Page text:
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If retirement isn’t your thing just yet, what about … college?

Ashley Milne-Tyte Mar 24, 2023
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Students in CU Denver's Change Makers program during an evening class. Nell Salzman

If retirement isn’t your thing just yet, what about … college?

Ashley Milne-Tyte Mar 24, 2023
Heard on:
Students in CU Denver's Change Makers program during an evening class. Nell Salzman
HTML EMBED:
COPY

We think of college as a place you go to begin adulthood and ideally prepare yourself for working life. But more and more universities are offering programs to people at the other end of the career spectrum: adults in their 50s and 60s who may have finished one career but don’t want their parents’ retirements, and may want to use their past experience to give back to their communities.

It makes financial sense for schools to court this market: Fewer 18-year-olds are enrolling in college, while the number of people over 50 is steadily growing, and they often have money to spend.

Returning to school hadn’t occurred to Terri Harrington until last year when she found herself at an impasse. She has lived in Denver and practiced law there for decades. At 66 and divorced, she was torturing herself with questions about her future: Should she keep working in the business she founded? Move to live near her son and grandkids? Or maybe go back to her family farm in Nebraska?

“I don’t know if it’s like when you’re going to college and you’ve got to choose a major, but it is an unsettling feeling to not really know what the remainder of your life looks like or what you want to do with it when you have that choice,” she said.

Then, Harrington spotted a Facebook ad for a new program called Change Makers at the University of Colorado, Denver. It’s aimed at professionals at or near the end of their careers who want to repurpose their energies for what some people call their encore phase of life.

Harrington is now part of the program’s inaugural class of 17, which kicked off in January.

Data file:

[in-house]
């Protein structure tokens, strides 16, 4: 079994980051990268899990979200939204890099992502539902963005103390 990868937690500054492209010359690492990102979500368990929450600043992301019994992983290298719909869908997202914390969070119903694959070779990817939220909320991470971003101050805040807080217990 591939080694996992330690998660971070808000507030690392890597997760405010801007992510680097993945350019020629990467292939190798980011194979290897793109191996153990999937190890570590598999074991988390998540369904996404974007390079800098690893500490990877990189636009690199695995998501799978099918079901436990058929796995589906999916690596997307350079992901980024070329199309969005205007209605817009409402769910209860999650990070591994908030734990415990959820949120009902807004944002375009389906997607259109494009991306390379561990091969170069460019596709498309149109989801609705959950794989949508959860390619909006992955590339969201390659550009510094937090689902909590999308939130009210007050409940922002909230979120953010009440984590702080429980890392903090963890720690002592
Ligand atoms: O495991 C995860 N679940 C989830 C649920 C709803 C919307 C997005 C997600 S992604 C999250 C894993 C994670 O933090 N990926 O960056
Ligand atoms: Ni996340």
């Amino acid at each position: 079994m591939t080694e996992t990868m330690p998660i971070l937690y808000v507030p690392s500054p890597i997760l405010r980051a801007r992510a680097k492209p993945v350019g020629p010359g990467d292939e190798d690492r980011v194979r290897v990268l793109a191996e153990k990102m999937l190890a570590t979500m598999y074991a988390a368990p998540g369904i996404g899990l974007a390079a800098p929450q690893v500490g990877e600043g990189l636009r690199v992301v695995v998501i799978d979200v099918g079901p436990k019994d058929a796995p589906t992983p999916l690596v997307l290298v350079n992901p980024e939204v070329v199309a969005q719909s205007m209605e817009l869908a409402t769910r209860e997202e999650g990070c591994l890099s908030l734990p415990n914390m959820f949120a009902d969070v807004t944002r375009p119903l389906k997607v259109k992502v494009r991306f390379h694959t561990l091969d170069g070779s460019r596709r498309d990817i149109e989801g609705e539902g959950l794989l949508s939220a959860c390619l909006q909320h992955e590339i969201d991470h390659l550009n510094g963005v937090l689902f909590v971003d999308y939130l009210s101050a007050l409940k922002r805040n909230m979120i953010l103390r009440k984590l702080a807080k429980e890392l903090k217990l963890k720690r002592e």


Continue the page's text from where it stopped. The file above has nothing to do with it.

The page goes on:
“I cannot tell you how much I’ve learned about people my age,” she said. “The processes they go through, the options they have.”

The class takes place two evenings a week. Some sessions are in person, others are online. Once a week the class features guest speakers over Zoom. Recently, author and Yahoo finance columnist Kerry Hannon was a speaker.

During Hannon’s talk, student Margie Yevara — a former accountant who now wants to develop affordable housing — asked her about business incubators.

“I’m wondering if there might be any that might be geared toward folks who are going to their encore career maybe?” she asked.

Hannon pointed her to a couple that she knew of.

CU Denver’s program is part-time. A semester costs $3,200. More established programs including Stanford’s and Harvard’s are full-time, run for a whole academic year and cost at least $50,000.

Some smaller schools say they’d like to start encore career programs, but they’re a risk.

Mark Canada is the chancellor of Indiana University, Kokomo.

Two hands rest closely together on top of a blue folder that houses loose papers and a notebook.
A view of a student’s notebook during a CU Denver Change Makers class. (Nell Salzman)

“We need to invest in the future, but it’s not something we can jump into feet first, because it’s an investment of time and of staff and frankly of money,” he said.

He added that in his region, there’s limited interest in these midlife programs — for now. Still, he said that within a decade he’d be surprised if there weren’t hundreds or even thousands of universities offering such programs, because there are so many older adults who want to keep learning.

Bernard Franklin is one of them. A longtime university administrator from Kansas, he’s now 69. After losing his wife to cancer, he spent two tumultuous decades parenting four kids and working right up until 2021 — “without a break,” he said. “Without stopping to say, ‘What is it I want to do?’”

Last year, he was a fellow on Harvard’s encore program, called the Advanced Leadership Initiative. Even after a career on a campus, he initially felt out of place.

“Harvard wasn’t created for an African-American man,” he said. 

But exchanging ideas with other fellows and immersing himself in classwork helped him get past that. One class in particular was about reflecting on your personal and professional life so far to help you decide what to do next.

“I wouldn’t have had that had Harvard not given me an opportunity to step back and really begin to see my story has my future purpose in it as well,” Franklin said.

He now leads a Boston nonprofit called Uncornered, which helps youth involved in gangs get out of a cycle of violence through education.

Franklin’s dad is 92 and his grandfather lived to be 104. With so much of life ahead, he said he’ll give back for as long as he can.

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